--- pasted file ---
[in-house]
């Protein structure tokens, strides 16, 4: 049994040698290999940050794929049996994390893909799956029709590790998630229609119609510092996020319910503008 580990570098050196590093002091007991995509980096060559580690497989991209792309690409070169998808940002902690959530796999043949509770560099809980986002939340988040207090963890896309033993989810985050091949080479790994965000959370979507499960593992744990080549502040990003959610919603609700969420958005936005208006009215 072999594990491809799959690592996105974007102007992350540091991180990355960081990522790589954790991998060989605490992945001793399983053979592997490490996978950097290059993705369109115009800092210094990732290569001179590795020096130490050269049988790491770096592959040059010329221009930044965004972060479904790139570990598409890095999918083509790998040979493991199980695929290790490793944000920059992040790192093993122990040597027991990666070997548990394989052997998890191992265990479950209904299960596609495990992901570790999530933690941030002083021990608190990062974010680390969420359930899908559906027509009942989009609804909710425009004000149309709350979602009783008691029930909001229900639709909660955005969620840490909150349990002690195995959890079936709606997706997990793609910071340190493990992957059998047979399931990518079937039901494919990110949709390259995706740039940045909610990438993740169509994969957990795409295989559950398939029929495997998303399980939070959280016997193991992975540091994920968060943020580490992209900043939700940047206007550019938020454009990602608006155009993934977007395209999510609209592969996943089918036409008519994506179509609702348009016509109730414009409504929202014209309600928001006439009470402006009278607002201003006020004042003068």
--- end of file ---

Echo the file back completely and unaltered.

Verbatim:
[in-house]
């Protein structure tokens, strides 16, 4: 049994040698290999940050794929049996994390893909799956029709590790998630229609119609510092996020319910503008 580990570098050196590093002091007991995509980096060559580690497989991209792309690409070169998808940002902690959530796999043949509770560099809980986002939340988040207090963890896309033993989810985050091949080479790994965000959370979507499960593992744990080549502040990003959610919603609700969420958005936005208006009215 072999594990491809799959690592996105974007102007992350540091991180990355960081990522790589954790991998060989605490992945001793399983053979592997490490996978950097290059993705369109115009800092210094990732290569001179590795020096130490050269049988790491770096592959040059010329221009930044965004972060479904790139570990598409890095999918083509790998040979493991199980695929290790490793944000920059992040790192093993122990040597027991990666070997548990394989052997998890191992265990479950209904299960596609495990992901570790999530933690941030002083021990608190990062974010680390969420359930899908559906027509009942989009609804909710425009004000149309709350979602009783008691029930909001229900639709909660955005969620840490909150349990002690195995959890079936709606997706997990793609910071340190493990992957059998047979399931990518079937039901494919990110949709390259995706740039940045909610990438993740169509994969957990795409295989559950398939029929495997998303399980939070959280016997193991992975540091994920968060943020580490992209900043939700940047206007550019938020454009990602608006155009993934977007395209999510609209592969996943089918036409008519994506179509609702348009016509109730414009409504929202014209309600928001006439009470402006009278607002201003006020004042003068």